This page illustrates the step response of the various kernels implemented in y4mscaler's default scaling engine.
The synthetic source image used here contains three horizontal step functions, like this:
The first step is from 1 to 254 --- these are the limits of "valid" pixel data. The second is 16 to 235 --- these are the black and white luma values. The third is 72 to 184 --- these are just grayscale values. (Here, the first step looks no different from the second, because its values are outside of the range of R'G'B' colors.)
In the table below, each row corresponds to a different "M/N" downscaling factor, and each column corresponds to a different kernel in the scaler engine. The source frame for each row is "N/M" times the final horizontal size, and is then scaled horizontally using y4mscaler:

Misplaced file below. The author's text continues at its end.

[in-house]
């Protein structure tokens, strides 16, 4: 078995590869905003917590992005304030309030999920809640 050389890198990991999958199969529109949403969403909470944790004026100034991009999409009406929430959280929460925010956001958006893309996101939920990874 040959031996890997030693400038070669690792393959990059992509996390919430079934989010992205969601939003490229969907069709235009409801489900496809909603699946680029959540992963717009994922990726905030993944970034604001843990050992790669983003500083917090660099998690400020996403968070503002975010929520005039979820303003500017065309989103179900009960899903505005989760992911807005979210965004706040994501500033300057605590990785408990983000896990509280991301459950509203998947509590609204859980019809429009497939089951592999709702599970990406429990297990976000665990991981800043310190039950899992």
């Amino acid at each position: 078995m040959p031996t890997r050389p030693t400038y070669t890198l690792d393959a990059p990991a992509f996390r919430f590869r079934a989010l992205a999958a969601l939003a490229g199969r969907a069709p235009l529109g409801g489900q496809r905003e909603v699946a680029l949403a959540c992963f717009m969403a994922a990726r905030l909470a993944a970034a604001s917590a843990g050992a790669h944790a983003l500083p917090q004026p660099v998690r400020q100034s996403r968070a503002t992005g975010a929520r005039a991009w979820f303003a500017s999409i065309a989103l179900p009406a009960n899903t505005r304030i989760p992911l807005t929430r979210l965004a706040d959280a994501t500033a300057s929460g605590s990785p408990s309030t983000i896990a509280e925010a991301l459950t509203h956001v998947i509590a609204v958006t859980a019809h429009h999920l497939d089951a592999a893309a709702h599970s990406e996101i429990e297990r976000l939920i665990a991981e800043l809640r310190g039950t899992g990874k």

y4mscaler -I bg=rgb:128,128,128 -O yscale=1/1 -O xscale=M/N -S option=KERNEL -S mode=monoThe output of each step is plotted in the little graphs shown below. The graphs focus on the 5 pixels before and after the step.
Here is the step response table:
M/N | box | linear | quadratic | cubicB | cubicCR | cubic | cubicK4 | sinc:4 | sinc:6 |
2/3 | |||||||||
1/2 | |||||||||
1/3 | |||||||||
1/4 |
Higher order filters with negative coefficients (e.g. cubicCR, sinc:N) exhibit a small amount of overshoot and ringing. (The Y'CbCr colorspace has its min and max values at 16 and 235/240 precisely to accommodate this kind of overshoot.)
You may also want to see the resulting scaled step-function frames themselves, a comparison which more directly illustrates the effects of ringing, or even a brief comparison with yuvscaler.
maximum impact research Digital Media Group <dmg at mir.com> |
Last modified: Sun Dec 11 14:55:46 EST 2005 |
©2003 Matthew Marjanovic.
This material may not be republished in any form
without express written consent of the author.